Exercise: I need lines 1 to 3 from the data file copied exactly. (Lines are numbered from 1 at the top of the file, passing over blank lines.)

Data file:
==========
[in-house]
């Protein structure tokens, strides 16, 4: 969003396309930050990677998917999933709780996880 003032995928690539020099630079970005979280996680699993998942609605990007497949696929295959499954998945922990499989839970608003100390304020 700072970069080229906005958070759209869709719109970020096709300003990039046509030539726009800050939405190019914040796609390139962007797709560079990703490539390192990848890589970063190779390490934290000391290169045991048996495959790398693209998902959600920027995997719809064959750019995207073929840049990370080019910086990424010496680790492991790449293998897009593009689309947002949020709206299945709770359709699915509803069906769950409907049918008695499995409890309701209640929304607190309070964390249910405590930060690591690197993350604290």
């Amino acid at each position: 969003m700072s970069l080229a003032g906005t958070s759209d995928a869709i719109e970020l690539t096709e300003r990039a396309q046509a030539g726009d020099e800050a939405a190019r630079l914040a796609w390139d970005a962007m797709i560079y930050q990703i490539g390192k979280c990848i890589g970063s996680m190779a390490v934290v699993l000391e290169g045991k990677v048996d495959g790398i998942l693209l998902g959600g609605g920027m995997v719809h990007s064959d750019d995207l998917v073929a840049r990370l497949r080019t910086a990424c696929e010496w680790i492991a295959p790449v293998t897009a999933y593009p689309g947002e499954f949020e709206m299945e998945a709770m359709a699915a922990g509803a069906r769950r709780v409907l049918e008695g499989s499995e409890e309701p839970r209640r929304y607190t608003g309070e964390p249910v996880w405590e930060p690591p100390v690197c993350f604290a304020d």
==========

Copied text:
[in-house]
């Protein structure tokens, strides 16, 4: 969003396309930050990677998917999933709780996880 003032995928690539020099630079970005979280996680699993998942609605990007497949696929295959499954998945922990499989839970608003100390304020 700072970069080229906005958070759209869709719109970020096709300003990039046509030539726009800050939405190019914040796609390139962007797709560079990703490539390192990848890589970063190779390490934290000391290169045991048996495959790398693209998902959600920027995997719809064959750019995207073929840049990370080019910086990424010496680790492991790449293998897009593009689309947002949020709206299945709770359709699915509803069906769950409907049918008695499995409890309701209640929304607190309070964390249910405590930060690591690197993350604290």
């Amino acid at each position: 969003m700072s970069l080229a003032g906005t958070s759209d995928a869709i719109e970020l690539t096709e300003r990039a396309q046509a030539g726009d020099e800050a939405a190019r630079l914040a796609w390139d970005a962007m797709i560079y930050q990703i490539g390192k979280c990848i890589g970063s996680m190779a390490v934290v699993l000391e290169g045991k990677v048996d495959g790398i998942l693209l998902g959600g609605g920027m995997v719809h990007s064959d750019d995207l998917v073929a840049r990370l497949r080019t910086a990424c696929e010496w680790i492991a295959p790449v293998t897009a999933y593009p689309g947002e499954f949020e709206m299945e998945a709770m359709a699915a922990g509803a069906r769950r709780v409907l049918e008695g499989s499995e409890e309701p839970r209640r929304y607190t608003g309070e964390p249910v996880w405590e930060p690591p100390v690197c993350f604290a304020d």